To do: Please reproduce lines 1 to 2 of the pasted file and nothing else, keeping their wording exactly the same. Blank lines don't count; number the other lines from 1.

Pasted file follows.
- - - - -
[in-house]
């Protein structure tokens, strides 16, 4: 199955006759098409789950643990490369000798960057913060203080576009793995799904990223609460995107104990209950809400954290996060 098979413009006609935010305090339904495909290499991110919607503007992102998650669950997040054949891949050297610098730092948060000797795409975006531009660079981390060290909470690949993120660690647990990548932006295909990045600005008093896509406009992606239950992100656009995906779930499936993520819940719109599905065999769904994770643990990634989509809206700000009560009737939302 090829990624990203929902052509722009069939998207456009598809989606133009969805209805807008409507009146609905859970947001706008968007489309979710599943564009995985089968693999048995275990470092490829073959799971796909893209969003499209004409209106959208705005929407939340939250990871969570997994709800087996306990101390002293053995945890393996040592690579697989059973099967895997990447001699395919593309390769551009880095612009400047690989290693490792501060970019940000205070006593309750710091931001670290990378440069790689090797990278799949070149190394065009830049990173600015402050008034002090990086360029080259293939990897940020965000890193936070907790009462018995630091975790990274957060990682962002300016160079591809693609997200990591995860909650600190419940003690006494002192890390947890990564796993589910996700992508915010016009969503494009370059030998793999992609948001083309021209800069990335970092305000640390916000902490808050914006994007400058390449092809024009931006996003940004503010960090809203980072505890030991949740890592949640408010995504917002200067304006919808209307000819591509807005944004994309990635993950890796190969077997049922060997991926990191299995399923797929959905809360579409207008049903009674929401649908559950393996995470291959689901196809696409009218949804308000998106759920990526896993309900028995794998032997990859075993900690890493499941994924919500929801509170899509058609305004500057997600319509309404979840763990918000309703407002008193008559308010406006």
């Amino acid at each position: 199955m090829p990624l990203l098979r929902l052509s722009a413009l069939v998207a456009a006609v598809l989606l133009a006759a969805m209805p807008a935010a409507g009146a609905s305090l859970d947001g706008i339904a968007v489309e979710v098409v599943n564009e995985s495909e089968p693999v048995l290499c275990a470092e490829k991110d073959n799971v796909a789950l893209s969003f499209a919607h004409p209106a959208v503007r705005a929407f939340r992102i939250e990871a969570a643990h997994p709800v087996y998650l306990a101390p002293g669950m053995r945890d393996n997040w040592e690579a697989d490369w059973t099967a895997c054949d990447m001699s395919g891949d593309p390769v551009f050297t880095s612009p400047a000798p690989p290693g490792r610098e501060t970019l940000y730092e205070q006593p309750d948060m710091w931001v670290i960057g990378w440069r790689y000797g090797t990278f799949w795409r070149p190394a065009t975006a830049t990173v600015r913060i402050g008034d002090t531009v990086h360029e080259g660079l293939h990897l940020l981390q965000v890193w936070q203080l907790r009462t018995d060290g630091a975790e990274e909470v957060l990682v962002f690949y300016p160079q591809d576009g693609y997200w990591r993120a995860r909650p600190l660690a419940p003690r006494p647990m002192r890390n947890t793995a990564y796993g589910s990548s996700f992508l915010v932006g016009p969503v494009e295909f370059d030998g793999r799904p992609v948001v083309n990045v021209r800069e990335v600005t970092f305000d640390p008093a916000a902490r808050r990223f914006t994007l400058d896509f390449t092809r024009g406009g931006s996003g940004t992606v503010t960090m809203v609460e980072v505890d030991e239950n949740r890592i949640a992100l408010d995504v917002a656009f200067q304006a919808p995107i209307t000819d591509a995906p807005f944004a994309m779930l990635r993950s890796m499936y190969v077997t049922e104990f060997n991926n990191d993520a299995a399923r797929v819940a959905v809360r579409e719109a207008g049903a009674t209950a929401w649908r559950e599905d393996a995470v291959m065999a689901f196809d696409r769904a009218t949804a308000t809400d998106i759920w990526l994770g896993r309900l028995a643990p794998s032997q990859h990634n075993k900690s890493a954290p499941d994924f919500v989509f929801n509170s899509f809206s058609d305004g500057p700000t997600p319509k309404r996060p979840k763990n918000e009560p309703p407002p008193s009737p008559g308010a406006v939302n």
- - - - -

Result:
[in-house]
């Protein structure tokens, strides 16, 4: 199955006759098409789950643990490369000798960057913060203080576009793995799904990223609460995107104990209950809400954290996060 098979413009006609935010305090339904495909290499991110919607503007992102998650669950997040054949891949050297610098730092948060000797795409975006531009660079981390060290909470690949993120660690647990990548932006295909990045600005008093896509406009992606239950992100656009995906779930499936993520819940719109599905065999769904994770643990990634989509809206700000009560009737939302 090829990624990203929902052509722009069939998207456009598809989606133009969805209805807008409507009146609905859970947001706008968007489309979710599943564009995985089968693999048995275990470092490829073959799971796909893209969003499209004409209106959208705005929407939340939250990871969570997994709800087996306990101390002293053995945890393996040592690579697989059973099967895997990447001699395919593309390769551009880095612009400047690989290693490792501060970019940000205070006593309750710091931001670290990378440069790689090797990278799949070149190394065009830049990173600015402050008034002090990086360029080259293939990897940020965000890193936070907790009462018995630091975790990274957060990682962002300016160079591809693609997200990591995860909650600190419940003690006494002192890390947890990564796993589910996700992508915010016009969503494009370059030998793999992609948001083309021209800069990335970092305000640390916000902490808050914006994007400058390449092809024009931006996003940004503010960090809203980072505890030991949740890592949640408010995504917002200067304006919808209307000819591509807005944004994309990635993950890796190969077997049922060997991926990191299995399923797929959905809360579409207008049903009674929401649908559950393996995470291959689901196809696409009218949804308000998106759920990526896993309900028995794998032997990859075993900690890493499941994924919500929801509170899509058609305004500057997600319509309404979840763990918000309703407002008193008559308010406006």